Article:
Zac and Sarah Voss have established an Acorn Fund as part of their
charitable giving plan. The Greater Des Moines Community Foundation is
reaching out to young professionals like the Vosses to assist them in setting up
permanent endowments early in their careers.
Zac and Sarah Voss have established an Acorn Fund as part of their charitable giving plan. The Greater Des Moines Community Foundation is reaching out to young professionals like the Vosses to assist them in setting up permanent endowments early in their careers.


Zac Voss and his wife, Sarah, enjoy visiting the Clair and Miles Mills Rose Garden in Greenwood Park near their home nearly every day.

"I don't know who (the Millses) were or anything about them, but we love walking around the rose garden and the legacy they have left," Zac Voss said. It's just one of the many examples of giving back to the community, he said, that inspired the young couple to begin building their own philanthropic legacy now.

The Vosses are among the first Central Iowans to establish an Acorn Fund through the Greater Des Moines Community Foundation (GDMCF).

Through this new philanthropic program, people can seed their own permanent endowment fund with an initial contribution of $1,000, with a pledge to add at least $600 more each year until it reaches $10,000. At that point, the donor can advise how annual distributions will be made to support their favorite cause or charities. Normally, someone would have to plunk down at least $10,000 in a lump sum to form an endowment fund.

"It's designed to reach out to the younger demographic," said Ashley Canney, the Community Foundation's affiliates director, who led the way in developing the Acorn Fund program. "You don't do any grant making until you reach that $10,000 level, but others can give to your fund for your birthday, for instance. So it's a great way to build your charitable vehicle with minimal contributions."

Tax advantage

In addition to allowing people to gradually build a permanent endowment, Acorn Fund contributions also qualify for the Endow Iowa program, which provides a 20 percent state tax credit in addition to the normal state and federal deductions for charitable gifts.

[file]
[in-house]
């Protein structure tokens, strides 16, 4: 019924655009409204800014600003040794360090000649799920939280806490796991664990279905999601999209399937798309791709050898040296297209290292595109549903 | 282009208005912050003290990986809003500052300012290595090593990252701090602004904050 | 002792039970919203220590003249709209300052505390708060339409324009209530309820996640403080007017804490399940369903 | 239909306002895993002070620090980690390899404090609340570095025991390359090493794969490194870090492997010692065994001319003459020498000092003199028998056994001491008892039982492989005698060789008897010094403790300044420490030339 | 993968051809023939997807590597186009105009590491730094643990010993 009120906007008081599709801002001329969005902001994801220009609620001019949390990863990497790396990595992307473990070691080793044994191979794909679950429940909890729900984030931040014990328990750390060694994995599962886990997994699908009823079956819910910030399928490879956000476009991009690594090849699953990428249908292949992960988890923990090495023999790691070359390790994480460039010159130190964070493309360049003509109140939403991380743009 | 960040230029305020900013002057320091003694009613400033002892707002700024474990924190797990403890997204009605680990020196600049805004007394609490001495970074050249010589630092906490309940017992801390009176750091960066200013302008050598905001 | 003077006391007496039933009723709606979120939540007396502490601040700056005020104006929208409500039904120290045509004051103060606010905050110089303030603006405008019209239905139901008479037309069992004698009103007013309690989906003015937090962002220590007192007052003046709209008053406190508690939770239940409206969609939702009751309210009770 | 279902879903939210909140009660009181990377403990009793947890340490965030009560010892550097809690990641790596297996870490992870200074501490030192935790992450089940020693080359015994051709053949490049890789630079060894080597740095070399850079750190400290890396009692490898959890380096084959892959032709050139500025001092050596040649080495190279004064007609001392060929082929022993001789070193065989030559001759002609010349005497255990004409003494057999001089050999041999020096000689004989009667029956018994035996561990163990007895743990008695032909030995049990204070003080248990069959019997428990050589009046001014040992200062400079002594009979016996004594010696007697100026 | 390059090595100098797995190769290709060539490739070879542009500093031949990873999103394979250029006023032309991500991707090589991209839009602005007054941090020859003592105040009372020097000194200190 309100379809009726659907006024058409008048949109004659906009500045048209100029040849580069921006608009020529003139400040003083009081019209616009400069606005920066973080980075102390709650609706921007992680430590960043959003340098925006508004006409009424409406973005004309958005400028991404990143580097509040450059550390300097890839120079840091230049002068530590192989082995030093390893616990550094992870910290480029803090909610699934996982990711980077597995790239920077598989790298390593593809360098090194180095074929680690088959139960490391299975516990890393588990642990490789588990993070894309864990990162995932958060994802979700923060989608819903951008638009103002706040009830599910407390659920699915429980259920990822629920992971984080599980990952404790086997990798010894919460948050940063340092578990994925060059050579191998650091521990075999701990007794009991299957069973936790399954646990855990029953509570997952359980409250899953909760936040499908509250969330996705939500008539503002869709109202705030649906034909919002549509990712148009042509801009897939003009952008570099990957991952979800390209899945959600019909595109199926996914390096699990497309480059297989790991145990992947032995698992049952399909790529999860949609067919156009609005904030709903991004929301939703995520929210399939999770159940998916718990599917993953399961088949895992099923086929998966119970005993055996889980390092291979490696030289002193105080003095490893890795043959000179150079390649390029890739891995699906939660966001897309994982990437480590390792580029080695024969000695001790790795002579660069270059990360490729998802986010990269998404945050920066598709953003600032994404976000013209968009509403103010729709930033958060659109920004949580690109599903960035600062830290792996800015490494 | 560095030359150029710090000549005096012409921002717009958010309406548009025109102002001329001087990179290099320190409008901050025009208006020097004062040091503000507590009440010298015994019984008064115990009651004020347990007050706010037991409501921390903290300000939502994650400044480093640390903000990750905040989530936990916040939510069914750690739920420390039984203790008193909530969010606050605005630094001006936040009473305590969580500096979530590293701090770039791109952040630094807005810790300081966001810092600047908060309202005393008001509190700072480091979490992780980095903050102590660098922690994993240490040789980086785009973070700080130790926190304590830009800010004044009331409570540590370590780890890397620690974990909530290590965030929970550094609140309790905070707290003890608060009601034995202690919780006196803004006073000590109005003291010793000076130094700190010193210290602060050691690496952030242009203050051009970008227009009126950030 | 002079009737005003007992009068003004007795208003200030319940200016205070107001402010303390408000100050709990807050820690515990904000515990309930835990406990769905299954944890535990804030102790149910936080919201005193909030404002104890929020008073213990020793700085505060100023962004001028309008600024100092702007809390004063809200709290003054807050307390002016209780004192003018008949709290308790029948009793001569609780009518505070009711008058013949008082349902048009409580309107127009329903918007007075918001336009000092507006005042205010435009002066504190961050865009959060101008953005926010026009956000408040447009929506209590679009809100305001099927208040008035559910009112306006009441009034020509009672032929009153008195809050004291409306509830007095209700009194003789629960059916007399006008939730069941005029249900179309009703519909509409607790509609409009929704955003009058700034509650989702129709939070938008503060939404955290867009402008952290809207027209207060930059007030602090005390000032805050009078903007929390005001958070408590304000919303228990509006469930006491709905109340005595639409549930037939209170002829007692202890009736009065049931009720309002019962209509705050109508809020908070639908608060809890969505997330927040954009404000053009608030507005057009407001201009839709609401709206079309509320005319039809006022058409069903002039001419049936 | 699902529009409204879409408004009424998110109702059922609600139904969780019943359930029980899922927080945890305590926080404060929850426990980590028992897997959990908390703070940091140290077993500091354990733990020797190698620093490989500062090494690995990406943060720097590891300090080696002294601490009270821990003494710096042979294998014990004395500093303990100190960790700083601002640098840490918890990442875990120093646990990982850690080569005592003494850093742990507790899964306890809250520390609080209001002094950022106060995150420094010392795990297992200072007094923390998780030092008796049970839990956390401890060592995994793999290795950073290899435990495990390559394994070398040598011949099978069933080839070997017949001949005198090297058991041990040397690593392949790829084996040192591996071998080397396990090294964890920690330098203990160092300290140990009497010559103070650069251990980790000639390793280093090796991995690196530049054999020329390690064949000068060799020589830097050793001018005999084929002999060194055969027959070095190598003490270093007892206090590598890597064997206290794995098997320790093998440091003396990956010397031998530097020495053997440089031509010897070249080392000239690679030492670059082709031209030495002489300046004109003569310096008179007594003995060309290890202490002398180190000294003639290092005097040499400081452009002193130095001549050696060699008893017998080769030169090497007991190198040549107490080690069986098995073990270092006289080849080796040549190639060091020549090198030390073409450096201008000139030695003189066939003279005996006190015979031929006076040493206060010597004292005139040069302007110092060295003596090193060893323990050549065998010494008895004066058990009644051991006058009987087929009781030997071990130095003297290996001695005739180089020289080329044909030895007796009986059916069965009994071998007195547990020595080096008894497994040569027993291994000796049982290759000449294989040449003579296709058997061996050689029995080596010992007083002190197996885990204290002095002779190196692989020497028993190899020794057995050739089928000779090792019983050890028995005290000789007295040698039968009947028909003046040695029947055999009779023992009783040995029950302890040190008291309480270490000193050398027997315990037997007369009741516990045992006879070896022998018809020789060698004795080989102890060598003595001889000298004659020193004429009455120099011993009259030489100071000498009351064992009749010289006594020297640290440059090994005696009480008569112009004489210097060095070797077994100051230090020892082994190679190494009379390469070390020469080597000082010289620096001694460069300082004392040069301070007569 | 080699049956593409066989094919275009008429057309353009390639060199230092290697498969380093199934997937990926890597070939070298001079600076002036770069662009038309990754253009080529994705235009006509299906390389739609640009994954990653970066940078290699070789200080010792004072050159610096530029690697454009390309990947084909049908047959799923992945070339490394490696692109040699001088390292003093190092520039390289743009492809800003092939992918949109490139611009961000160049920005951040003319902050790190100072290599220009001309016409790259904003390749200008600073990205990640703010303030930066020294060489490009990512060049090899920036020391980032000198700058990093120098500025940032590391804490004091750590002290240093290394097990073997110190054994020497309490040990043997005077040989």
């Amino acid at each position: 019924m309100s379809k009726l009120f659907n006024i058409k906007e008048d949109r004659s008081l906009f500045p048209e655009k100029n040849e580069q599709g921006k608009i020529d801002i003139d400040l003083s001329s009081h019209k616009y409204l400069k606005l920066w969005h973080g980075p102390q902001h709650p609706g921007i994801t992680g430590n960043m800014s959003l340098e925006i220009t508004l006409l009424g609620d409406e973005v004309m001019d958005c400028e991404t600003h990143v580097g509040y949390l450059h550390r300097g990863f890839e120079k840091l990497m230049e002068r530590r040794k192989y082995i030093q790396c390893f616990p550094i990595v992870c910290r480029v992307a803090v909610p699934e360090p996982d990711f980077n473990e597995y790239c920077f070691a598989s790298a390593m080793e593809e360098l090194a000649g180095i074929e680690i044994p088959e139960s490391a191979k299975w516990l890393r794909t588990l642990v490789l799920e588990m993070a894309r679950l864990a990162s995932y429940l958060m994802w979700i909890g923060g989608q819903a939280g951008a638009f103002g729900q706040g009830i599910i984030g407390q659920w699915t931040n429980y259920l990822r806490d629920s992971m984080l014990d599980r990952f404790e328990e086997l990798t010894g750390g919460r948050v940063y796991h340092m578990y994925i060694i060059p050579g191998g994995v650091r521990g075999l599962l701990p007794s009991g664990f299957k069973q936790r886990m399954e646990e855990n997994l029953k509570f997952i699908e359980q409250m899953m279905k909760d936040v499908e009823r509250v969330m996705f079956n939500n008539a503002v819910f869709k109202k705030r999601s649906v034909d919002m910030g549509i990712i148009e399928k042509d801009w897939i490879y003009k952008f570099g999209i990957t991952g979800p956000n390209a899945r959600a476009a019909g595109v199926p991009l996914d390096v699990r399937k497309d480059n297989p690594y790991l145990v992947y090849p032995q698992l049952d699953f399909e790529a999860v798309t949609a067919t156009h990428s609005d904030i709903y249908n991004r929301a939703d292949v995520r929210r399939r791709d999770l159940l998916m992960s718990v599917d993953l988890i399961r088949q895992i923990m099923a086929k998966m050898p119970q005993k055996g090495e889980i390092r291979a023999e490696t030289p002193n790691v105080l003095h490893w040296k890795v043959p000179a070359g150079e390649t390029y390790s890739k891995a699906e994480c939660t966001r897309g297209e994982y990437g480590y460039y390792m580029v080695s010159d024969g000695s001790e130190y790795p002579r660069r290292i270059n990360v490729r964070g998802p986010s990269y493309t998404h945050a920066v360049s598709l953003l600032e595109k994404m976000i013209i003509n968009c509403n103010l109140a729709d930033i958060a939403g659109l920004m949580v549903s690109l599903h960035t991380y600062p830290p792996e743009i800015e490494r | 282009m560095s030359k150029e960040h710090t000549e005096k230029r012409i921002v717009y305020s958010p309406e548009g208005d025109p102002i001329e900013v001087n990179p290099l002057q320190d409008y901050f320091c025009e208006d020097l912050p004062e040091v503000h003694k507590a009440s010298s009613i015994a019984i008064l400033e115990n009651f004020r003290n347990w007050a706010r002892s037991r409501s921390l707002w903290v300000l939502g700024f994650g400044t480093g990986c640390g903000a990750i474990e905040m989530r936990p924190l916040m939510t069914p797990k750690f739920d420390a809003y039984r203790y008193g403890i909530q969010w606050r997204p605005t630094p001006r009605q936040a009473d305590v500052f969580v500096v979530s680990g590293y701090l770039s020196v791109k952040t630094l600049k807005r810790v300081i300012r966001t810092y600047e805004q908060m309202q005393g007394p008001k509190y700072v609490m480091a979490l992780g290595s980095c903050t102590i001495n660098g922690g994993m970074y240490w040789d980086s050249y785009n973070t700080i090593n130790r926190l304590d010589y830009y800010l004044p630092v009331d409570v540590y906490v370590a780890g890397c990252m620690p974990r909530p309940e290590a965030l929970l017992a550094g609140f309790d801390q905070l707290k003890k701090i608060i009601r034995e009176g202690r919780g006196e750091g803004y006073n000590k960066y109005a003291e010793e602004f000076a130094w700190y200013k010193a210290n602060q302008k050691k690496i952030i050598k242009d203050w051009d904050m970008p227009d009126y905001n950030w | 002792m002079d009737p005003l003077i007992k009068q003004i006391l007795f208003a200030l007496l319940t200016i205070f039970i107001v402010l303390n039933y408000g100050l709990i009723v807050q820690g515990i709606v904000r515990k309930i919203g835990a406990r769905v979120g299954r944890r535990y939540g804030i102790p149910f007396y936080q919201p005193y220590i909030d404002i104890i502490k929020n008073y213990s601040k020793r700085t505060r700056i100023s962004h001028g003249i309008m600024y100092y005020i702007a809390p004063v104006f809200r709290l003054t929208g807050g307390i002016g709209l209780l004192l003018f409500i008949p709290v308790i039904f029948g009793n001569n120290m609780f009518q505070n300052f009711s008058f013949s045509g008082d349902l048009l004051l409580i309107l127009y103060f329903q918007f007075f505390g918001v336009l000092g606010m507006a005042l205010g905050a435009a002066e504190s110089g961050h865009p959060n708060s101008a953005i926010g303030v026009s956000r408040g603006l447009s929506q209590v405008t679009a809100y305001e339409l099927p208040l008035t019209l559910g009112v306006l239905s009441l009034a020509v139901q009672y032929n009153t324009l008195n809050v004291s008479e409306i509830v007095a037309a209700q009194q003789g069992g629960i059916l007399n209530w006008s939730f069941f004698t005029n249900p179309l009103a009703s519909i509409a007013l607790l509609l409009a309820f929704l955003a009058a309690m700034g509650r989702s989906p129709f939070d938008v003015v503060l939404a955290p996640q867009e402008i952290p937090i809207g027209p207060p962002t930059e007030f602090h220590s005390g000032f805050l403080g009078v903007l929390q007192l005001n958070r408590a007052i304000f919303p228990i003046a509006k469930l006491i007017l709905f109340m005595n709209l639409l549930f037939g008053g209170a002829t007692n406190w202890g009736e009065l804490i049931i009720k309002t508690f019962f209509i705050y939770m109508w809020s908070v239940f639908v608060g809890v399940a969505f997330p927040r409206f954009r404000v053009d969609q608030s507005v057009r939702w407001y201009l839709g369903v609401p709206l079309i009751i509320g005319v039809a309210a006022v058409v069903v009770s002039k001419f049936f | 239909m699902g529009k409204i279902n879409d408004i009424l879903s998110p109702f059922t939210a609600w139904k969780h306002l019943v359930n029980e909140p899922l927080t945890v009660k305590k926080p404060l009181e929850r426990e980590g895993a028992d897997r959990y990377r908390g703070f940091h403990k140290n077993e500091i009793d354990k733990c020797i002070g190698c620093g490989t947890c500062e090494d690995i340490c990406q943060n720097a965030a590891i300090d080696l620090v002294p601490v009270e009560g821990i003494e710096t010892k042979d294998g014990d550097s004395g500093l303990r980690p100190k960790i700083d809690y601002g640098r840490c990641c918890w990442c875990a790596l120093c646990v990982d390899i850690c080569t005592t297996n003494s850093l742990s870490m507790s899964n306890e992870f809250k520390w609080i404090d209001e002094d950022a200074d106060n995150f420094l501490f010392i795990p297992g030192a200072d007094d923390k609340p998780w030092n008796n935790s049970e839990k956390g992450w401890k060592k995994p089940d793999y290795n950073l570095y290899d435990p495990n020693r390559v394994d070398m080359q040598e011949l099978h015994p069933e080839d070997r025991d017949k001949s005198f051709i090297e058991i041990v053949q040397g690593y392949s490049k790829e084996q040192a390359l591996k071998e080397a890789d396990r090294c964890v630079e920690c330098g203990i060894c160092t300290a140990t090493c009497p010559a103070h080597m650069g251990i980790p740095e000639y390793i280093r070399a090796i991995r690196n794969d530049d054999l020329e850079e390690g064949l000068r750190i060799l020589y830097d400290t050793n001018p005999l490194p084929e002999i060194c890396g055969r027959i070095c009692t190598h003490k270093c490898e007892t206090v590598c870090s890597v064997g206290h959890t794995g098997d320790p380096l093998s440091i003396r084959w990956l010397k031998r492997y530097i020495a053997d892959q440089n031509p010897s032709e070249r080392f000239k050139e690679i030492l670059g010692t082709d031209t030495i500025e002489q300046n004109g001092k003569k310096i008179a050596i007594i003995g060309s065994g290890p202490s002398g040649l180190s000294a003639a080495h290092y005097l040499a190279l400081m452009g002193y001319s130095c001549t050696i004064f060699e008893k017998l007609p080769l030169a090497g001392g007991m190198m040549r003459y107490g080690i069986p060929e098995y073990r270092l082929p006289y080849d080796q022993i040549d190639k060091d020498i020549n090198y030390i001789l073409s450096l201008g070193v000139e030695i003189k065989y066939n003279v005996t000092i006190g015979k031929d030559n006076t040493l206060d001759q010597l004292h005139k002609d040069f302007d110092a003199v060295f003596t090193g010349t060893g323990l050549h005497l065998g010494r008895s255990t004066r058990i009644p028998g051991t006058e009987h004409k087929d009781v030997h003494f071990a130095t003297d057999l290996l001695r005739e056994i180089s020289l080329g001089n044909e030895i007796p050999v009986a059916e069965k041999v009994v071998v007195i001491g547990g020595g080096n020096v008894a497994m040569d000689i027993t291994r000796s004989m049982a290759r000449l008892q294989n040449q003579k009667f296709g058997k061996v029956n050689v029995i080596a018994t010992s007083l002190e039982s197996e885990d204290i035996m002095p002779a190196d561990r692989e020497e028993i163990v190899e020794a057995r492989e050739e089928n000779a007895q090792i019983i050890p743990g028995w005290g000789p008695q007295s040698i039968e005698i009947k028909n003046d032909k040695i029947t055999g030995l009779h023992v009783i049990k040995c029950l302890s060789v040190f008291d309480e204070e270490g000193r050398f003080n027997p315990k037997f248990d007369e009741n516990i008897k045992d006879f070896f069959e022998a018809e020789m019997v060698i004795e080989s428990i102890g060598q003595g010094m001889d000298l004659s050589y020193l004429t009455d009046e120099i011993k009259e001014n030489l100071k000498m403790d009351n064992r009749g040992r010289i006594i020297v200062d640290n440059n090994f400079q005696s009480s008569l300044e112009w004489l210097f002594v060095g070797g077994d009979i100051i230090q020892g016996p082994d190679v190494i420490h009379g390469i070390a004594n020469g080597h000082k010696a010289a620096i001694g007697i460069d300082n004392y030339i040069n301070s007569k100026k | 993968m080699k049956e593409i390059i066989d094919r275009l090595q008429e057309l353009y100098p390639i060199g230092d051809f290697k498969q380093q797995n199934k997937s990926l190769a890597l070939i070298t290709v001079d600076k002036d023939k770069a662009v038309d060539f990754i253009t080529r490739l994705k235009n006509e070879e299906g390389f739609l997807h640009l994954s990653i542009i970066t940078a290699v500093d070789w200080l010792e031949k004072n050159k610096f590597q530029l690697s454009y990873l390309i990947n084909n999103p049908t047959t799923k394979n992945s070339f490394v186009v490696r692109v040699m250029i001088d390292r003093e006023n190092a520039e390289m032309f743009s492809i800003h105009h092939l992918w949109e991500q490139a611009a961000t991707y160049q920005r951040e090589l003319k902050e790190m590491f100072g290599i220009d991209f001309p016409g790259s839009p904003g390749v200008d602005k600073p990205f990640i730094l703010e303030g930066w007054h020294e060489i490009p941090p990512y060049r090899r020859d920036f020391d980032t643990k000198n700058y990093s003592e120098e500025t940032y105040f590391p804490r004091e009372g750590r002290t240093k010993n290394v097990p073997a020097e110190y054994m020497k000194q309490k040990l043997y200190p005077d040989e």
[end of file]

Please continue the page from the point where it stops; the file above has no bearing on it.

Since its creation by the Iowa General Assembly in 2003, Endow Iowa has leveraged new charitable giving to permanent endowments by more than $42.5 million statewide, through an annual allocation of $2 million in state tax credits. This year, the available credits will be boosted by one-tenth of 1 percent of the state's gaming revenue, which is expected to add more than $1 million to the base allocation of $2 million. A bill under consideration at the Statehouse would bump up that base amount to $3 million.

By the end of March, state officials estimated that about half the 2008 credits had already been claimed.

Awareness of Endow Iowa, and with it the pace at which the tax credits are claimed, has increased every year, said Kaye Lozier, the GDMCF's development director.

"We have some donors who have done this for several years, and they're kind of on a schedule to add to their fund to take advantage of the credits, and they know they should do it early," she said. "Also, the professional adviser community is aware of the Endow Iowa tax credits and the fact that they go early in the year. This time of year, several may call and say, "I have a client interested in a gift; are credits still available?'"

In the first full year of the program, 2005, the credits lasted nearly until the end of the year. In 2006, they were used up by Oct. 12, and last year, the credits were gone by June 15, Lozier said. Because numerous community foundations statewide are requesting credits for their donors at the same time, it's difficult to gauge how long the credits will be available, she said.

"It's like an hourglass running out," Lozier said. "It seems real slow at first, but then when it gets to the end - whoosh, it's gone."